Cape Town – The increasingly conflicting environment of Twenty20 cricket is unlikely to be too severely shaken. If at all … it may become an increasing beneficiary.
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No, the anguish is far likelier to be prevalent among the stubborn, but also gradually marginalised “traditional” lobby in the game.
AB de Villiers was among Test and one-day international cricket’s brightest candles during increasingly challenging, indecently congested multi-format times.
Now he’s just another globetrotting player to have abandoned those landscapes, potentially with two or three productive years left, when they can so ill afford it happening.
Was Wednesday’s retirement – as has become his modern habit, he didn’t do it by calling a press conference, preferring a personal social media platform for the “break” – a surprise?
Well, yes and no.
Yes, because only a few months ago he proclaimed that his appetite for Proteas activity had been rekindled after his fairly lengthy, already much-debated hiatus from the national team.
(It was a wonderful second honeymoon, of course, De Villiers’s juggernaut batting exploits going a long way to powering the Proteas’ first post-isolation home Test series triumph over arch-enemies Australia.)
But also “no” – certainly my own slightly dominant, immediate reaction on the matter – because I always sensed a certain volatility and fluidity, if you like, to his return.
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That was even after, in mid-March, CSA confirmed to me that his supposedly extended national contract to the end of the 2019 World Cup (in England and Wales) would include Test activity … with the proviso that his “workload will be managed”.
I have raised a few times my strong suspicion that a little bit died in De Villiers, in terms of enthusiasm and motivation for the national cause, after the uniquely South African distractions that we later learned permeated the camp on the eve of their critical, ill-fated CWC 2015 semi-final against New Zealand in Auckland.
He was captain then, and jinxed South Africa came as close as they ever have in the tournament to winning that elusive trophy.
De Villiers looked as ashen, as broken, in body language as several team-mates after that cliff-hanging semi, when they had looked so promisingly placed at times to reach a maiden final in the competition.
The player has kept a reasonably careful diplomacy over the events at Auckland – his book revelations were also barely above mundane – but I believe we have often seen a distracted, slightly peeved soul subsequently in national colours.
It is in the period since CWC 2015, and again this is a subjective view, that De Villiers has increasingly come across as a cricketing “free agent”, in many senses, especially given the understandable clamour for him to be involved to the maximum in the glitzy, gaudy and cash-flush world of bigger T20 franchise jamborees.
That’s not meant as a negative observation: the modern cricketing bandwagon travels at an unrelentingly brutal pace, and after a broad international career that began in December 2004, the stats say so much about what he has given to the country.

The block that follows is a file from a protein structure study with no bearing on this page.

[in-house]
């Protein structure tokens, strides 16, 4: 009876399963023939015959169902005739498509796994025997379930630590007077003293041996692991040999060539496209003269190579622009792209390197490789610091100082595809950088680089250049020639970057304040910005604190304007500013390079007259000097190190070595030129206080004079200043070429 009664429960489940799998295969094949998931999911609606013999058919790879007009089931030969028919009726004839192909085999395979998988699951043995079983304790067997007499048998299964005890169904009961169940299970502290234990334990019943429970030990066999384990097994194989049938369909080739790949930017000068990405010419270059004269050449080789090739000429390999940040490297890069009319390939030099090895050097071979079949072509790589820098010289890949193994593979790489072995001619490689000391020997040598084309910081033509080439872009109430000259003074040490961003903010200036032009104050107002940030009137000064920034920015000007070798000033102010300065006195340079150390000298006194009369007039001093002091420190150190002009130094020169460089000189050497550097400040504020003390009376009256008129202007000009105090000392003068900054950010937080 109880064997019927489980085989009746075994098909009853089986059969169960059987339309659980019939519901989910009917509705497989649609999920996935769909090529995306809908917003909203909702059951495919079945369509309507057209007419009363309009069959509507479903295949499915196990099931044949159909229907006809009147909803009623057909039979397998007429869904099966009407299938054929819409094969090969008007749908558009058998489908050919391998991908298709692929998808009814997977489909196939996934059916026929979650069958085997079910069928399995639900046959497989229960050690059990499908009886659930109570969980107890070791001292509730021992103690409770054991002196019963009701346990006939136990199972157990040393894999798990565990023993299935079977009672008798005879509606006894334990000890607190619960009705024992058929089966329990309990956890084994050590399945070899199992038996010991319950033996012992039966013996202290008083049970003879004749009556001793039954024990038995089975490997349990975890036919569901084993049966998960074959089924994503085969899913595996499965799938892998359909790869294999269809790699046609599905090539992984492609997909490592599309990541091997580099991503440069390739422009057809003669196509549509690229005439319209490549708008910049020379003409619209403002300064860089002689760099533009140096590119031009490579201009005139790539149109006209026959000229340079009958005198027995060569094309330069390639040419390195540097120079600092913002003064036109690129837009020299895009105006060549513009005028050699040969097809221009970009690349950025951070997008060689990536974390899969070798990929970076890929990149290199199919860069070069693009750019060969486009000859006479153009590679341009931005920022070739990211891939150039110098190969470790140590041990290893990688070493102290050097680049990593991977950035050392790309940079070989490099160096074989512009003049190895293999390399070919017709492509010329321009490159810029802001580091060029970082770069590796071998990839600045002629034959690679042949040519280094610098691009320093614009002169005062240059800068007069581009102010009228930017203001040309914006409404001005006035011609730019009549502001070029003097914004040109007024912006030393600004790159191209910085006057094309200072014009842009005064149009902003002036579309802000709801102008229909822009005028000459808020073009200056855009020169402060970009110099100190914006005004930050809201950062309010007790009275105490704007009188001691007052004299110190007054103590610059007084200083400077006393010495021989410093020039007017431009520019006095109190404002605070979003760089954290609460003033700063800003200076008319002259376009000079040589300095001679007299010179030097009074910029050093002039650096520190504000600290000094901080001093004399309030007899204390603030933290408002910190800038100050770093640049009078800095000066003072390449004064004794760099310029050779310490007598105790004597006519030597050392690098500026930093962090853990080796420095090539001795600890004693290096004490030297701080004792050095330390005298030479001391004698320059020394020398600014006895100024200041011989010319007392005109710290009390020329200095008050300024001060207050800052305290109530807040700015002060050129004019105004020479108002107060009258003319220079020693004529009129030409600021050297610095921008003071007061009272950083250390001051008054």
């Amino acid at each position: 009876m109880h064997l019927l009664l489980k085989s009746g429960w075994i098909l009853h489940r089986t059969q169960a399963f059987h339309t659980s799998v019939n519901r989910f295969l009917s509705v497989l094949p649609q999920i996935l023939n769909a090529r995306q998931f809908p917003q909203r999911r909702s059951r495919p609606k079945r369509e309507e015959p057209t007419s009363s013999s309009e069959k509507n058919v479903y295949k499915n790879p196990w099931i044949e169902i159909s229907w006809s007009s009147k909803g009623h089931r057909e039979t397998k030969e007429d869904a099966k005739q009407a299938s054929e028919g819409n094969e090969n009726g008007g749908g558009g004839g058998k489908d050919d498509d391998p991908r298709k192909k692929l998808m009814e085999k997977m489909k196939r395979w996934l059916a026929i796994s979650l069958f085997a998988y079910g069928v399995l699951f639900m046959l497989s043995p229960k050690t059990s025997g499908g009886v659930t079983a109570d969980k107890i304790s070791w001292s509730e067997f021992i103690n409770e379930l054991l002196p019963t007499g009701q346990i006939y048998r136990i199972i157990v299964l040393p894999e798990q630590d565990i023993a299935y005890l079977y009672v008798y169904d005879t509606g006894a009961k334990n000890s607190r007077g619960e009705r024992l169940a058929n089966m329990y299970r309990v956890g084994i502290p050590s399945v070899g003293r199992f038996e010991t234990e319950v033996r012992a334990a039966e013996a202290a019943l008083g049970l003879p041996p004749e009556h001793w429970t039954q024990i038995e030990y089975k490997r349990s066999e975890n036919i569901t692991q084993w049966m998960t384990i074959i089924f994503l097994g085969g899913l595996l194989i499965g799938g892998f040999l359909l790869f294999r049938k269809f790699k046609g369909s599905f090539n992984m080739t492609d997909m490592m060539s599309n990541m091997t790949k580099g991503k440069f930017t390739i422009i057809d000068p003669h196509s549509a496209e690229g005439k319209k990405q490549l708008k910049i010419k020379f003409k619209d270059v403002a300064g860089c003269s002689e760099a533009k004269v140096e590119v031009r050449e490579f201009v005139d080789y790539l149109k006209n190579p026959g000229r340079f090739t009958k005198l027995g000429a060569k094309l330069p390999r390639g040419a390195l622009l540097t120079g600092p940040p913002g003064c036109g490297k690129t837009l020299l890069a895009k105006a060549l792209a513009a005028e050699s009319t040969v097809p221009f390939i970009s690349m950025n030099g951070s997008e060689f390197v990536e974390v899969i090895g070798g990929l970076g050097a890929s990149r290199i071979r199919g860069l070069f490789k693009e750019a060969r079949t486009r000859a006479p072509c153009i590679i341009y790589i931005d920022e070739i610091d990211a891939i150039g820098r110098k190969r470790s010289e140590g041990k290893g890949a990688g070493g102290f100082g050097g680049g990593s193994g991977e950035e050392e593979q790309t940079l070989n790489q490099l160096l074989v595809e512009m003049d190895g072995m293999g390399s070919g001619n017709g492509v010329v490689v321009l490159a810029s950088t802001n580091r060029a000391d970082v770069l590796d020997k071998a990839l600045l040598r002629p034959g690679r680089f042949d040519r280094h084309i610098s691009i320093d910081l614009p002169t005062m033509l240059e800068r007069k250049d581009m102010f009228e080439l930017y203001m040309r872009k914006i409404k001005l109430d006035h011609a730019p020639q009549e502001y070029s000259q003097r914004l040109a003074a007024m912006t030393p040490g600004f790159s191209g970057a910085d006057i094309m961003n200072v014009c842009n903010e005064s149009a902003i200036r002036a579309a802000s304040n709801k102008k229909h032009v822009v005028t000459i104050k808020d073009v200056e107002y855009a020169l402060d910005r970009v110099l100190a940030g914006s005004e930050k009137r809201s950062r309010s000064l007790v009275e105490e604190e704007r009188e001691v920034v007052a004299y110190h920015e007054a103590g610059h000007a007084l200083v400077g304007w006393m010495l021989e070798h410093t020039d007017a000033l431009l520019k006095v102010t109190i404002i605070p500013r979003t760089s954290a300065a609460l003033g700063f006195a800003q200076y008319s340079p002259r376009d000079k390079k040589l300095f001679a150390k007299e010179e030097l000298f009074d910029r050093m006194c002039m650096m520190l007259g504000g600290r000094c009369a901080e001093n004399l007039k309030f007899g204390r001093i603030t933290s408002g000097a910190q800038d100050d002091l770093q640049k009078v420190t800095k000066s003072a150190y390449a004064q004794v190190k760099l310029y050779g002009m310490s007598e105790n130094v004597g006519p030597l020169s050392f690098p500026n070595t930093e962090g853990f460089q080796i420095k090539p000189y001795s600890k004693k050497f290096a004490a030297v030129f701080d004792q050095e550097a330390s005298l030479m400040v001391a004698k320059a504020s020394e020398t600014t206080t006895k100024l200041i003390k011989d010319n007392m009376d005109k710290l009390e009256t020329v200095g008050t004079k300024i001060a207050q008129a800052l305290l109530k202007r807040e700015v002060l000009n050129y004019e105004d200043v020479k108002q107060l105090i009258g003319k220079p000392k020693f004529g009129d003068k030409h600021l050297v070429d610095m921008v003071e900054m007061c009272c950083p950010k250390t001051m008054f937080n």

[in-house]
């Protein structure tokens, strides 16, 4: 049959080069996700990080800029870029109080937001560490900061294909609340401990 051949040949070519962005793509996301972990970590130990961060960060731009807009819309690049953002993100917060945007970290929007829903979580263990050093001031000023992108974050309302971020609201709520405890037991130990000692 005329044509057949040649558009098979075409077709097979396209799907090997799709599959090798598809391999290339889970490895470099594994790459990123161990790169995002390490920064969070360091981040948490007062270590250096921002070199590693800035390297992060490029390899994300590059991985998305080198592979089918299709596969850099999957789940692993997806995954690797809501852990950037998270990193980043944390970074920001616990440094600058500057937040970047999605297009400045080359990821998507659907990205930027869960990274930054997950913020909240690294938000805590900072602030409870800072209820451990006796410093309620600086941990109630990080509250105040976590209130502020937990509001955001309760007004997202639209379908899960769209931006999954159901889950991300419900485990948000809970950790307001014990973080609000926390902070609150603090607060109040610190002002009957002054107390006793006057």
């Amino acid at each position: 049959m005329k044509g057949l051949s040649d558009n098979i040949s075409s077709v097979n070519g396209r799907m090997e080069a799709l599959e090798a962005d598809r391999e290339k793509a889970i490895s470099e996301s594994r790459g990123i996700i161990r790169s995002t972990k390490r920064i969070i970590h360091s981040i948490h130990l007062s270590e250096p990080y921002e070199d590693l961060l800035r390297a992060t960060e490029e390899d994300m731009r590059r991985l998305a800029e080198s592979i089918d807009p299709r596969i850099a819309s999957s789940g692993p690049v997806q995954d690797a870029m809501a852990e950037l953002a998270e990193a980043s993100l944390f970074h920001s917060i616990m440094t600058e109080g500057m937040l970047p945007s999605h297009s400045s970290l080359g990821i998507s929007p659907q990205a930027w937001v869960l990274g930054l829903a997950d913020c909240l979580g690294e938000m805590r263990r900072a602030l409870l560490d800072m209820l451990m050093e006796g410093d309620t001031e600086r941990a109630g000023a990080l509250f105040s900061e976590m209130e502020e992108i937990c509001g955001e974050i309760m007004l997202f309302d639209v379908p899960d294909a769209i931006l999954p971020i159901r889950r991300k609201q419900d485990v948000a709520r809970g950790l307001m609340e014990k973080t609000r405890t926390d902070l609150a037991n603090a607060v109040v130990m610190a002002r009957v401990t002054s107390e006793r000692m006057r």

Pleasingly, he hiked his Test batting average safely back above the half-century mark (to 50.66) during the course of last summer, which included those back-to-back series successes against co-heavyweights India and Australia.
Some cricketers, it is true, insist they don’t pay much heed to figures – yeah, yeah – but De Villiers massively warrants that number resting at such special heights, considering how much of his 114-Test career (66 matches) was played on tough SA surfaces.
He also ends his 228-strong ODI career – only five South Africans have played more fixtures – with an average of 53.50, higher than any significant batting compatriot in history.
On the basis of that SA track record alone, the pin-up figure entirely deserves to have dictated his own terms in quitting -- even as it is all so unpleasant, and slightly juddering, to digest.
By leaving when he does, De Villiers denies himself a final stab at that infernal World Cup, which had seemed such a logical and appropriate end goal for him.
By sacrificing also what lies in between, though, he somehow highlights one of the problems of modern international cricket (certainly in Tests): occasional spells or seasons where rosters take on a dangerously unappealing look.
After the champagne, strength-versus-strength rosters of the 2017/18 season in South Africa, the Proteas will soon embark on a year’s period or more where they play slightly more “second tier” foes, at least these days, like Sri Lanka (in their case both away and home) a bit too much of the time.
De Villiers wouldn’t feel he had too much left to prove against such nations, especially with the ‘Lankans desperately short of the major names they once possessed.
As he has pointedly said, too, he doesn’t wish to cultivate a reputation as a series “picker and chooser”.
De Villiers talks of wishing to still play for the Titans, his one and only South African provincial/franchise home.
I know I won’t be alone in yearning to catch every morsel of his (especially when televised) ongoing exploits for them, despite the tragically lower, often so much less atmospheric level of competition.
He is up there with the best, most deliciously innovative craftsmen and thrill machines at the crease of all time.
And I defiantly don’t feel ready or willing to pen a more substantial tribute yet.
He’s one of those players for whom you wish the end, career-wise, would never come …
*Follow our chief writer on Twitter: @RobHouwing